With the advent of “yes means yes” laws it doesn’t seem like it will be long before men will be required to get some type of verbally recorded or written consent to engage in sexual activity with a seemingly “turned on” girl, to shield themselves from litigation or criminal prosecution if she turns on them later. As if getting a girl pregnant or contracting an STD wasn’t enough to worry about, now we have bigger fish to fry. Indeed, there is already a phone app for sexual consent, called Good2Go.
Recent developments over the past two decades have lead me to conclude we’re headed towards Cherry 2000 style dating in America. Indeed, I’ve started to notice that the crudely annoying spambots on Tinder and Okcupid have been getting more sophisticated in their programming to the point where interacting with them can be more romantically stimulating than talking to actual chicks(which, if you’ve ever had an unfortunate exchange with one of these Tinderbots you would realize is more of a knock on the sorry state of the 21st century female conversational experience than it is one marveling in wonder at the advancements in artificial intelligence spam.)
Then there are video game characters. Back in a particularly isolated time period of my life in 2001 and 2002, when all I did was drink diet pepsi, eat microwave popcorn and play old Super Nintendo RPGs in my studio apartment, I would occasionally develop what I guess you could call “crushes” on some of the female sprites in the games(such as Rydia from Final Fantasy IV, Marle and Schala from Chrono Trigger, Paula from Earthbound, etc.) even to where I began to curiously research the technological possibilities of transferring human consciousness to a computer. I was thinking of course that if i could somehow hack a sprite that resembled me into the game’s ROM, that it might be possible to get something going. Yeah, it’s crazy but so what? Realized dreams are the work of madmen. I also saw Tron in the theater when I was a kid so perhaps it left a subconscious impression on me.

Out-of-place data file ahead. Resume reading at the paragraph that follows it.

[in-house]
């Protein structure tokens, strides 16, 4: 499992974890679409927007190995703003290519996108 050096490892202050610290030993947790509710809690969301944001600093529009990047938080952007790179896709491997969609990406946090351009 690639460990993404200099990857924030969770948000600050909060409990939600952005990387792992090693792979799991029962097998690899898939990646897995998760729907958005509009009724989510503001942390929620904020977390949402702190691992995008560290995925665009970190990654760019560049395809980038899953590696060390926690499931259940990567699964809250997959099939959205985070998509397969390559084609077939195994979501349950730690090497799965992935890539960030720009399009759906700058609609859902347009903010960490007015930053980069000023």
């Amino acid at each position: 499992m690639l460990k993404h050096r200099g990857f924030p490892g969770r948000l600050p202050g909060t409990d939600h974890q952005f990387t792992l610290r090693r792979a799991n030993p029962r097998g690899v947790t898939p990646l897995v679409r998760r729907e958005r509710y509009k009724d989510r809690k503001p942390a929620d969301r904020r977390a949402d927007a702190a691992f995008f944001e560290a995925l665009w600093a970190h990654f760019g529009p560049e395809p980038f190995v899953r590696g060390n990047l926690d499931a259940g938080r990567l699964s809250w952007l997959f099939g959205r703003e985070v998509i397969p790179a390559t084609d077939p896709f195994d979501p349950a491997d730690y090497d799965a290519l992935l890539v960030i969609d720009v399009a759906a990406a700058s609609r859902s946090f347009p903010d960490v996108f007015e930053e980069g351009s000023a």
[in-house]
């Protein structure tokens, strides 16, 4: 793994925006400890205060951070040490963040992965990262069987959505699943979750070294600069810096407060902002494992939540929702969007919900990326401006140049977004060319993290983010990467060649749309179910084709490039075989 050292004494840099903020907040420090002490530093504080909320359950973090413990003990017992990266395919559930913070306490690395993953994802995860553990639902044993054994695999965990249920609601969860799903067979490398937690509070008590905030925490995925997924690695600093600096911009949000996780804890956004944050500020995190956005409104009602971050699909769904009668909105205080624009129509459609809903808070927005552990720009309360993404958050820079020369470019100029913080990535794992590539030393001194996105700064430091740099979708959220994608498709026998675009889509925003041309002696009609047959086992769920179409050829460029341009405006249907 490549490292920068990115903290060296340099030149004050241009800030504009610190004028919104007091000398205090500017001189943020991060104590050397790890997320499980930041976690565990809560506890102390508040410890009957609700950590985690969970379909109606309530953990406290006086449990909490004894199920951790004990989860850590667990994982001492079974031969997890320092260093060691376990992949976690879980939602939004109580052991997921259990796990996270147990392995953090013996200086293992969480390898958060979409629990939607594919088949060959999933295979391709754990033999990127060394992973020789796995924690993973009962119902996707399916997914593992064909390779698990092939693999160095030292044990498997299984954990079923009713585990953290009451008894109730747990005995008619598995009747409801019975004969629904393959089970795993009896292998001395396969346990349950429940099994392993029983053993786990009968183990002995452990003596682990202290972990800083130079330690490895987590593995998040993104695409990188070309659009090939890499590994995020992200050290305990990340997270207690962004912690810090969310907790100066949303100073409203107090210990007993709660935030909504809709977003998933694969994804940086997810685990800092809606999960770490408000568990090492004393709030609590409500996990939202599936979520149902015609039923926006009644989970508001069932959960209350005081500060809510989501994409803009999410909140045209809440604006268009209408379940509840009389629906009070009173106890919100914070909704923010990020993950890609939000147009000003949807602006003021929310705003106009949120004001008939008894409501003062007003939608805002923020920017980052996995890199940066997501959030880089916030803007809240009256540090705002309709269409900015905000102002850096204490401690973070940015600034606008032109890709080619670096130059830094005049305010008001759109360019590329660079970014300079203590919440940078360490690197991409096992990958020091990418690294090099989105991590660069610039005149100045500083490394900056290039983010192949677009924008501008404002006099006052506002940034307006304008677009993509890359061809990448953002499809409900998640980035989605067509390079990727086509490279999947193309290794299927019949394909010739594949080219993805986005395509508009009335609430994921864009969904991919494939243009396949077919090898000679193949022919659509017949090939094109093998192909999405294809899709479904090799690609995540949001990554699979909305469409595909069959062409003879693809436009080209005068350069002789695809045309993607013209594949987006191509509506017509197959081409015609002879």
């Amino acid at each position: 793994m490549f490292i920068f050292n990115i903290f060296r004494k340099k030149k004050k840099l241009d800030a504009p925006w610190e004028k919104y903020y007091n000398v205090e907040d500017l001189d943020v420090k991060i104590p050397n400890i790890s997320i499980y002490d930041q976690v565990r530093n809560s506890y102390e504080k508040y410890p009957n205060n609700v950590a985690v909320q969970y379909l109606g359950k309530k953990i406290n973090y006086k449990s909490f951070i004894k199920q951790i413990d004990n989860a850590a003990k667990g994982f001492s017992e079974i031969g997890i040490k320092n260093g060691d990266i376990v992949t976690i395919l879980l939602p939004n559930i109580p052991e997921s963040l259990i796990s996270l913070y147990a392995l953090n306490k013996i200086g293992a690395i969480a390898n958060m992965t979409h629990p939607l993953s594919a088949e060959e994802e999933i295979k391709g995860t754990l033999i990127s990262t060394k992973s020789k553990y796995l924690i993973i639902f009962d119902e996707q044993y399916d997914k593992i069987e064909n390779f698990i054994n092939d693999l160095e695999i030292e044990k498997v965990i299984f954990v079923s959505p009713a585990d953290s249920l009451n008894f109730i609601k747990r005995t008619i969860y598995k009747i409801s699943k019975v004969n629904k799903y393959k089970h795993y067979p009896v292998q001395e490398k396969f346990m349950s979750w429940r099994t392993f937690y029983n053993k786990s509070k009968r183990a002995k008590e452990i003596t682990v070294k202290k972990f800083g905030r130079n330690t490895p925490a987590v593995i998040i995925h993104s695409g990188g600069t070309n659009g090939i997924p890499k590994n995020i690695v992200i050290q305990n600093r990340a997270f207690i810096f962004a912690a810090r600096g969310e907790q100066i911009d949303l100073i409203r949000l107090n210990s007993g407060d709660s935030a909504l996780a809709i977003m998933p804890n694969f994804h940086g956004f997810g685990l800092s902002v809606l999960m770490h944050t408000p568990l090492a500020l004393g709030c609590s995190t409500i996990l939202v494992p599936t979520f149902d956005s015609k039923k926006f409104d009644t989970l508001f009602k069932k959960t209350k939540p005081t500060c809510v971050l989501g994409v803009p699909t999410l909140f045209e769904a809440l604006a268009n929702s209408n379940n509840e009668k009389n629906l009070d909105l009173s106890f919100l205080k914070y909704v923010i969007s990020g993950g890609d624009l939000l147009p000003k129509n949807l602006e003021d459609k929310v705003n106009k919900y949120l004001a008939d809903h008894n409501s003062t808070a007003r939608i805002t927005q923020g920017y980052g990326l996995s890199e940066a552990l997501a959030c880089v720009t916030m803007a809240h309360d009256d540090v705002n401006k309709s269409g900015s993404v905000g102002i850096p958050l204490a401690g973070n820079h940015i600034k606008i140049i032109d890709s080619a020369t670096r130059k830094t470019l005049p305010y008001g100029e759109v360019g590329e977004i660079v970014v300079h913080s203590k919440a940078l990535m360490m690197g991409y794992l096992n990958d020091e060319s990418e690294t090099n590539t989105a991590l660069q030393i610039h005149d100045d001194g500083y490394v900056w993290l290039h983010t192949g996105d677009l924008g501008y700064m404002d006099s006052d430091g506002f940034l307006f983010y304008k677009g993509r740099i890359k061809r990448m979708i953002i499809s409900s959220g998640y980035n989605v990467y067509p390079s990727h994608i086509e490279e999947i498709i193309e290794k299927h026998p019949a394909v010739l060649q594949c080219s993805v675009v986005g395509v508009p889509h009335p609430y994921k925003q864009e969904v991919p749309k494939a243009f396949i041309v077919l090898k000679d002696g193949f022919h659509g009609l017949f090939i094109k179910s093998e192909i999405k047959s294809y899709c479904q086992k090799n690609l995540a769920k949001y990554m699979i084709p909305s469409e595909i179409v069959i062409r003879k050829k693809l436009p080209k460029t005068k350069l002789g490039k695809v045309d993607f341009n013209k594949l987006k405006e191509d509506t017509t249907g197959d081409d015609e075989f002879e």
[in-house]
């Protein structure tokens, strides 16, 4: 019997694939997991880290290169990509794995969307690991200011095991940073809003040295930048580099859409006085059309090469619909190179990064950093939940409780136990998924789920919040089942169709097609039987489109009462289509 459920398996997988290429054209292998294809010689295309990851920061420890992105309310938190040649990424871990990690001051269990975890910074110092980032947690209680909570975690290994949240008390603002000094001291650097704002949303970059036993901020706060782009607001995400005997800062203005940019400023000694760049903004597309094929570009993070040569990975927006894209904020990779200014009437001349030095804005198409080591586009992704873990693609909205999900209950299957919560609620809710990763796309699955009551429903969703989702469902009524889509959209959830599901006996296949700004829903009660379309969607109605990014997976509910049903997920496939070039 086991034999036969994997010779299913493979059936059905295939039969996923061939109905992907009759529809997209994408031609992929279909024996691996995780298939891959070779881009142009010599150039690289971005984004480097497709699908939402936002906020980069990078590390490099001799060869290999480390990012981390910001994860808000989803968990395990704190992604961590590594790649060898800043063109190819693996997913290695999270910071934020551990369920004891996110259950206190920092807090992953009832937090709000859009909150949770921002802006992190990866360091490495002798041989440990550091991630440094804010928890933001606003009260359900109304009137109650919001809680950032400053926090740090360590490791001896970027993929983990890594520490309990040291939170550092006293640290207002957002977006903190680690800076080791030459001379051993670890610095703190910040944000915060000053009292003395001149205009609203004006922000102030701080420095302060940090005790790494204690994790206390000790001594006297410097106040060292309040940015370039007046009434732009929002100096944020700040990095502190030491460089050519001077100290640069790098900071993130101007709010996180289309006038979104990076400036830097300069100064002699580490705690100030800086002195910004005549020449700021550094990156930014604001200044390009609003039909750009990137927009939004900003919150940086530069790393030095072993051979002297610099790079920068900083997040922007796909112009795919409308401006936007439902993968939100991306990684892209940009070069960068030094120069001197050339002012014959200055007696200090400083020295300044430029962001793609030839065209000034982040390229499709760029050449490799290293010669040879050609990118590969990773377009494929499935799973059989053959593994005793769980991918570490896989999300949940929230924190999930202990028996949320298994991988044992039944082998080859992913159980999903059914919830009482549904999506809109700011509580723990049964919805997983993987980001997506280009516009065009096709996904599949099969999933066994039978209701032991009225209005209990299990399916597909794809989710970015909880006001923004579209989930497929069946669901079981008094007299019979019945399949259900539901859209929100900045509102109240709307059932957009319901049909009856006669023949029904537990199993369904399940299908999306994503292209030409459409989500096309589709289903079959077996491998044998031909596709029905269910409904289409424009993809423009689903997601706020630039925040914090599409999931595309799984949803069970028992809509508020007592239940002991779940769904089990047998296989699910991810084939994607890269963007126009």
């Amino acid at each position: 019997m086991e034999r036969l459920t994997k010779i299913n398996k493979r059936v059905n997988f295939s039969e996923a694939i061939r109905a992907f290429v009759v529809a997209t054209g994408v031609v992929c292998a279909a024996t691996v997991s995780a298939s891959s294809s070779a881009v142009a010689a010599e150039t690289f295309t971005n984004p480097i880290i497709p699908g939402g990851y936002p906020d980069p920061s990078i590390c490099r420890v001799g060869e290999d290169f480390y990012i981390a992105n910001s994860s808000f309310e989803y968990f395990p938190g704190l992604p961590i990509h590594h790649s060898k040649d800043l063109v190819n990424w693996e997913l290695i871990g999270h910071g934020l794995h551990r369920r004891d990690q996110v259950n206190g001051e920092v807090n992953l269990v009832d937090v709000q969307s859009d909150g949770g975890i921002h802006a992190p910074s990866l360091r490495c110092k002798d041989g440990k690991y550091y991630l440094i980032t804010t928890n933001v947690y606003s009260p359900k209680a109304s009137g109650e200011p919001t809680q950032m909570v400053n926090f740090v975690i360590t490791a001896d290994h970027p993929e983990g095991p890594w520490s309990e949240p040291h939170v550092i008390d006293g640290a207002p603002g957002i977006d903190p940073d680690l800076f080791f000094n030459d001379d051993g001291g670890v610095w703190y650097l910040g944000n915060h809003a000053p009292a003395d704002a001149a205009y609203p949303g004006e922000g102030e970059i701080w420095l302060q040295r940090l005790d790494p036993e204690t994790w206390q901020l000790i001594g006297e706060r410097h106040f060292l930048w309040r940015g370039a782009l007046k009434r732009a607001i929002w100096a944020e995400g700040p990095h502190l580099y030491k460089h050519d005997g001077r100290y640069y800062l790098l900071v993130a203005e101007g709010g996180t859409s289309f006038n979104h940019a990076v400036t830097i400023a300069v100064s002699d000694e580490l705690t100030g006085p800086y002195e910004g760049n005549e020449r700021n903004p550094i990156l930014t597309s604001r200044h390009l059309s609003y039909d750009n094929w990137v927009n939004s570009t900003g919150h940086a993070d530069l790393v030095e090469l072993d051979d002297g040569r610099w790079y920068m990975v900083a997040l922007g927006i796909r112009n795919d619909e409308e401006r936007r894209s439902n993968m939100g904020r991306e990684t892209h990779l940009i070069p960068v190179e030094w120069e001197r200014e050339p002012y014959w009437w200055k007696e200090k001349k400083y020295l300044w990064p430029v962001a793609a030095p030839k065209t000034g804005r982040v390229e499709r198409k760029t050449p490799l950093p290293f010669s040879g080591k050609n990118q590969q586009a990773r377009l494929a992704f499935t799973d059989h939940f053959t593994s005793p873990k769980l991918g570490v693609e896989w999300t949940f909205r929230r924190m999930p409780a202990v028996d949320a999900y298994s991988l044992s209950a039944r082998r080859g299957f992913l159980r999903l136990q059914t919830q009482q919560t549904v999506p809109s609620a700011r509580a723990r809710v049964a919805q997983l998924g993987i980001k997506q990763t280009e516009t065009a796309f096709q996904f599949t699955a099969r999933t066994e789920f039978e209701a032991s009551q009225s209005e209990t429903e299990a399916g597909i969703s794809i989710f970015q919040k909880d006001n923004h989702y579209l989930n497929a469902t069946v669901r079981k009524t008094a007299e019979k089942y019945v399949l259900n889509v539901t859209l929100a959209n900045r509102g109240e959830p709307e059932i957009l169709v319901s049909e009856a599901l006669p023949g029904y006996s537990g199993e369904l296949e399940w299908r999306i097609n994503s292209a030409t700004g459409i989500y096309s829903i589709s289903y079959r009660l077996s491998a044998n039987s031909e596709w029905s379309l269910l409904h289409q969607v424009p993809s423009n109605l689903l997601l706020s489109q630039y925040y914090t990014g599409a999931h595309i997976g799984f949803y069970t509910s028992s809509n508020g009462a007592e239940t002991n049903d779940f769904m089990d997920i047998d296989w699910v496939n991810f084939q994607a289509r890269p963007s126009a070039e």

In any case, if that kind of emotion was possible to evoke in the days of 16 bit SNES pixelation, I can only imagine how real a romance could be in the context of modern video games which are now much more advanced in their elaborate overworlds, roleplays and simulations. Thousands if not millions of men and women find the virtual experience of video games more appealing than going outside and playing. It would be naive to think that organic human love would be any less vulnerable to competition from artificial intelligence than other components of our earthly existence.
Dust off your 1980’s JC Penney catalog and get your fembots on order, men! This scene is coming to a nightclub or campus near you.